Two seminal reports on the state of education advantage and disadvantage in so called 'rich nations' were released in 2002 by the international agencies OECD (2002a) and UNICEF (2002). These complex reports are brought to the attention of those at the very centre of the education debate, the general public, through the public media. What the public is told by the media, and perhaps more importantly, what they are not told, about the reports and their findings is then crucial. This paper analyses how the print media interpreted these reports according to a critical reading of the reports themselves. This is then compared and contrasted to what the reports actually have to say about social justice and educational equity, advantage and disadvantage.
Two seminal reports on the state of education in so called 'rich nations' were released in 2002 by the international agencies OECD (2002a) and UNICEF (2002). Such reports are probably rarely, if ever, read by those affected by their analysis and recommendations. In this case this audience is young people and their families, teachers and their schools, members of the education academy, education department bureaucrats, policy makers and members of parliament around the developed world. Apart from the last group it can be confidently suggested that very few of those at the very centre of the provision of education for young people, teachers and school administrators and school governing bodies will ever even open the reports.
And what about the policy makers and bureaucrats, those people best placed to actually do something and most able to respond to the contents of the reports in a systemic and financial sense? It can also be suggested with a degree of certainty that apart from the Executive Summary that these reports provide (or perhaps the media release that accompanies them) these bureaucrats too will not open the reports. They will be dutifully filed away for further reference.
If indeed these reports are brought to the attention of the general public, including teachers and schools - those at the very centre of the education debate - then it is only through the public media. What the public is told by the media, and perhaps more importantly, what they are not told, about the reports and their findings is then crucial.
This paper seeks to show how the print media interpreted these reports and to analyse these media responses according to a critical reading of the reports themselves. This is then compared and contrasted to what the reports actually have to say about educational equity and social justice.
The media articles were sourced after an exhaustive search on Lexis Nexis of all Australian print sources for references to the OECD or UNICEF reports.
These findings will be briefly mediated by reference to recent relevant reports of the Dusseldorp Skills Forum (Abelson 2002; Dusseldorp Skills Forum 2002b, 2002a; Marsh & Macdonald 2002). Reference will be made to the benchmark report How Young People are Faring (Dusseldorp Skills Forum 2002a) as well as similar research conducted in the United States (Berliner & Biddle 1998a, 1998b; Public Agenda 1997).
key instrument for disseminating the indicators to a range of users, from governments seeking to learn policy lessons, academics requiring data for further analysis, to the general public (my emphasis) wanting to monitor how its nation's schools are progressing in producing world-class students. It does so by providing a rich, comparable and up-to-date array of indicators that reflect a consensus among professionals on how to measure the current state of education internationally (OECD 2002a, p.3).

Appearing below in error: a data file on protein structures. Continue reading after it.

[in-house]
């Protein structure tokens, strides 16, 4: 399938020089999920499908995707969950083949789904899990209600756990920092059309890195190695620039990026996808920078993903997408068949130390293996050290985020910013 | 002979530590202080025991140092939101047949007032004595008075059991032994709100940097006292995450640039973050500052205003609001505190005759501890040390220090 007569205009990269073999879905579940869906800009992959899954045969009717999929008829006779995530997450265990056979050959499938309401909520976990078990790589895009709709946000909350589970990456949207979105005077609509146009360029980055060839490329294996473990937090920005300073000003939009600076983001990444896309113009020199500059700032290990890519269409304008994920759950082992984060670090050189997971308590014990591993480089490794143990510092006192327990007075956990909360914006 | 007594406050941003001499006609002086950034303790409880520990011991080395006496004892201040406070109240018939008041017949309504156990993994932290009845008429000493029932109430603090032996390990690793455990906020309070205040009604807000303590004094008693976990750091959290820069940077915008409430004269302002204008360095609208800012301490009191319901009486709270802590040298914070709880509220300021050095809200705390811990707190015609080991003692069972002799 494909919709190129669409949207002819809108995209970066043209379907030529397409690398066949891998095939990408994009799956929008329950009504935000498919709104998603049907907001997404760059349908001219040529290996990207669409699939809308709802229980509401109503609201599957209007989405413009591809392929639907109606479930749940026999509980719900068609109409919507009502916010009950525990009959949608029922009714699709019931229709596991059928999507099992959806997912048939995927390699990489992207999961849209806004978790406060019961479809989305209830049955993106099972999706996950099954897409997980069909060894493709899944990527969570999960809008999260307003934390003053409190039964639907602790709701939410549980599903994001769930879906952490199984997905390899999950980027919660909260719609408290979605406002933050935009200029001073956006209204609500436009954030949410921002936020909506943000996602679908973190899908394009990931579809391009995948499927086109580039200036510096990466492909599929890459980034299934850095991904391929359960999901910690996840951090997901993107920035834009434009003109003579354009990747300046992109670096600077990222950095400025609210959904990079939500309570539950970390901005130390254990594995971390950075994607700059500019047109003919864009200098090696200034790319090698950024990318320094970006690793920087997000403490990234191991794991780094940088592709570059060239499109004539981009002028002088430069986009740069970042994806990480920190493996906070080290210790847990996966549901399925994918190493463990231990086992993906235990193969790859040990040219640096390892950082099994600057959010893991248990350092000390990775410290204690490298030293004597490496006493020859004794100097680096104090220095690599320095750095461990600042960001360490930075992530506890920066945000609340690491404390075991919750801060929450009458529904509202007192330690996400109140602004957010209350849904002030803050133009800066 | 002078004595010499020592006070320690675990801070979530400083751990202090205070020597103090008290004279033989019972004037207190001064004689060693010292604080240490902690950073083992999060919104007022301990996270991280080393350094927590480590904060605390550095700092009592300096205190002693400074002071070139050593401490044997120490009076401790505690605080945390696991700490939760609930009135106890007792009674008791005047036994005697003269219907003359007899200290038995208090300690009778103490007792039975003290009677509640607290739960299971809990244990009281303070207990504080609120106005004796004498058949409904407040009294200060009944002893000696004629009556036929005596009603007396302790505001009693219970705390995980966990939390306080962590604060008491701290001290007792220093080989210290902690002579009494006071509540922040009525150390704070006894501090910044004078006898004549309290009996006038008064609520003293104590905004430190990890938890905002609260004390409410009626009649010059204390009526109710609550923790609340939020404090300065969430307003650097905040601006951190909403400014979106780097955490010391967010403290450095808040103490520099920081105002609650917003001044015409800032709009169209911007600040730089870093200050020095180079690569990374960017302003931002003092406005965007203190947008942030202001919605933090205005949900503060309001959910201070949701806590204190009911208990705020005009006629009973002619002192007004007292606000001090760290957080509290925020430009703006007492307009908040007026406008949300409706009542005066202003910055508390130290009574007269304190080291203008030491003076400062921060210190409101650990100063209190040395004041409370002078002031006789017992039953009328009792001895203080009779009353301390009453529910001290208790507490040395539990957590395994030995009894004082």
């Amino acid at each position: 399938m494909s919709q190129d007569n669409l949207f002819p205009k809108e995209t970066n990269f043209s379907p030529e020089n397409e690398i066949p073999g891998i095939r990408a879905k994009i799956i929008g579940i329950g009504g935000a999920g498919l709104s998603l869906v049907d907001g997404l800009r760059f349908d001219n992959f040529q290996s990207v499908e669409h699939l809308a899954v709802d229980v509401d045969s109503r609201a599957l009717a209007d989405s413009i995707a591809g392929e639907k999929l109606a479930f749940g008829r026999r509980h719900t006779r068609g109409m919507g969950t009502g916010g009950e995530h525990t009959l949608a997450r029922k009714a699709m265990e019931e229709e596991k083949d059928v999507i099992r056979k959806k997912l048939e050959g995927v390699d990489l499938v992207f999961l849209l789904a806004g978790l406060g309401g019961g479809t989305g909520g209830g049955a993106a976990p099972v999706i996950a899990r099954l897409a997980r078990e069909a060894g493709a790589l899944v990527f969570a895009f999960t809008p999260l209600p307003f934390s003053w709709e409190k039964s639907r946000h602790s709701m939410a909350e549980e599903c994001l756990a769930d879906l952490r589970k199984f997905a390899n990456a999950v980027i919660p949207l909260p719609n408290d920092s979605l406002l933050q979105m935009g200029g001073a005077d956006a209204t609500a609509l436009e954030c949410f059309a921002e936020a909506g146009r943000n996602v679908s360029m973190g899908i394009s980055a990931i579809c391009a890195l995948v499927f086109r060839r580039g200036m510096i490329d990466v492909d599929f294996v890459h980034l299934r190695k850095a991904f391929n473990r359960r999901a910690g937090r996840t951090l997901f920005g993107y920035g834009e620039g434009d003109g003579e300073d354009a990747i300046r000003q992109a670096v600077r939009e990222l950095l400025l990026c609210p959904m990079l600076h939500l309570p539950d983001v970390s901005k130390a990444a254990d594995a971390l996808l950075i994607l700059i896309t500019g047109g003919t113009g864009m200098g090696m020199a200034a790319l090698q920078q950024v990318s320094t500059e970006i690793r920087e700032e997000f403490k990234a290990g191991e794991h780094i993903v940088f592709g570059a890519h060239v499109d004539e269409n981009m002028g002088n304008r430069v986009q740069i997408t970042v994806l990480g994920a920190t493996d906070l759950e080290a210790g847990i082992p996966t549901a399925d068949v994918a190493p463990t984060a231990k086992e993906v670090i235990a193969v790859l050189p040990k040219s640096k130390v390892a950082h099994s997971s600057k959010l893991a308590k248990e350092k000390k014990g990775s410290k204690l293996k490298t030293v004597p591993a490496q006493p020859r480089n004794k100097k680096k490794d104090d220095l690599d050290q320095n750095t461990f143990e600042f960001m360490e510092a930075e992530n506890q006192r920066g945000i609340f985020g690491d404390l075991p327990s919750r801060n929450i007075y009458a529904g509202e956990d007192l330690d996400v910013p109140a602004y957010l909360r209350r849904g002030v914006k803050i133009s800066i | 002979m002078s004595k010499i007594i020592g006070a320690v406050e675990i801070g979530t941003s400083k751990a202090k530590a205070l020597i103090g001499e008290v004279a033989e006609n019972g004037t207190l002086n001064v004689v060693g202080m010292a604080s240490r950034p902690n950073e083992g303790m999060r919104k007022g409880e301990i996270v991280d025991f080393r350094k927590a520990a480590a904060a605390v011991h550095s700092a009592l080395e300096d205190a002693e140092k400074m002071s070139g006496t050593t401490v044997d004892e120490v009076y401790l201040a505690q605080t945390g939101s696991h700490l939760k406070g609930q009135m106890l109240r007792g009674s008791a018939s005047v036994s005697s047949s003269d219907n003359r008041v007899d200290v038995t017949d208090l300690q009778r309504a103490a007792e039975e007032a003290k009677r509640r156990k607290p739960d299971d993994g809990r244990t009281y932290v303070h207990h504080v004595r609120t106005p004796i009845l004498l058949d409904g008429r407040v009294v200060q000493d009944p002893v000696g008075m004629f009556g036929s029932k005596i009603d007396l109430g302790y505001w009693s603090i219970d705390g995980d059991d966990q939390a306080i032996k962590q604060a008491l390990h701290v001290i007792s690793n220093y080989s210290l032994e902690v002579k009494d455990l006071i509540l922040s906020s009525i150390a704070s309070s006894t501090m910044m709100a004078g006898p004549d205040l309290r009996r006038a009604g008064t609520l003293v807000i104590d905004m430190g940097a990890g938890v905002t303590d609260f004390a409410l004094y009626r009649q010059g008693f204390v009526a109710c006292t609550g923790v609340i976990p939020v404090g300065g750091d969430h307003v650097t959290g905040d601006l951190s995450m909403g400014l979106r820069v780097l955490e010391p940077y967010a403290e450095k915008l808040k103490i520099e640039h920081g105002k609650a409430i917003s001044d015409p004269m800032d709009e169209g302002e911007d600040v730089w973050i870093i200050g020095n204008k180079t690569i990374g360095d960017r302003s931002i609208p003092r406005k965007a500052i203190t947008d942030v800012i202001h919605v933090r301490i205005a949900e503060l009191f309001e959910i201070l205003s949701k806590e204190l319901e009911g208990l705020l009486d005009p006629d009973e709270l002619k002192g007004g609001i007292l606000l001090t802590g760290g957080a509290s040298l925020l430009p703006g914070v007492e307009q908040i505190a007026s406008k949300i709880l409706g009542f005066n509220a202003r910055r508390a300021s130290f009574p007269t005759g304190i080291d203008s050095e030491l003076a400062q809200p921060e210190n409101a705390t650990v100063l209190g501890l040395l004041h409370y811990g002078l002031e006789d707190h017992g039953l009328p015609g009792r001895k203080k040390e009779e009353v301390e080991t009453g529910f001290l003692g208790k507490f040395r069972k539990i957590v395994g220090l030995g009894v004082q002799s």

The OECD report is a massive glance at over 380 pages, hundreds of charts, graphs and tables and a glossary of over 10 pages. Its size, complexity and content would deter from in depth reading even the most dedicated educator let alone the general public.
According to the publicity on the OECD website, the 2002 edition of Education at a Glance- OECD Indicators provides a rich, comparable and up-to-date array of indicators that make "this publication a valuable resource for anyone interested in analysing education systems across countries" (OECD 2002b my emphasis).
The focus of the 2002 edition of Education at a Glance is on the quality of learning outcomes and the policy levers that shape these outcomes. This includes a comparative picture of student performance in reading, mathematical and scientific literacy as well as of students' civic engagement and attitudes. The picture is not limited to national performance levels, but also examines questions of equity in learning outcomes and opportunities as well as the broader private and social returns that accrue to investments in education. This information details student learning conditions, including the learning climate in the classroom and the use of information technology in education as well as on teacher working conditions provide a better understanding of key determinants of educational success (OECD 2002b my emphasis).
The UNICEF report from the Innocenti Research Centre considers the effectiveness of public education systems across the rich nations of the industrialised world. It presents an overview of several well-respected cross-national surveys into educational performance in an effort to present a 'big picture' of the extent of educational disadvantage in OECD member countries. Although enrolment rates in lower secondary schooling throughout the OECD are almost 100%, children in their early teens nevertheless differ greatly in what they successfully manage to learn while at school. With the importance of knowledge and of human capital in the global economy, the differences between high and low achievers become ever more critical if a part of each generation is not to be excluded from the benefits of economic progress. While only 35 pages in length, the proliferation of charts, scatter grams and graphs could deter most lay readers (UNICEF 2002).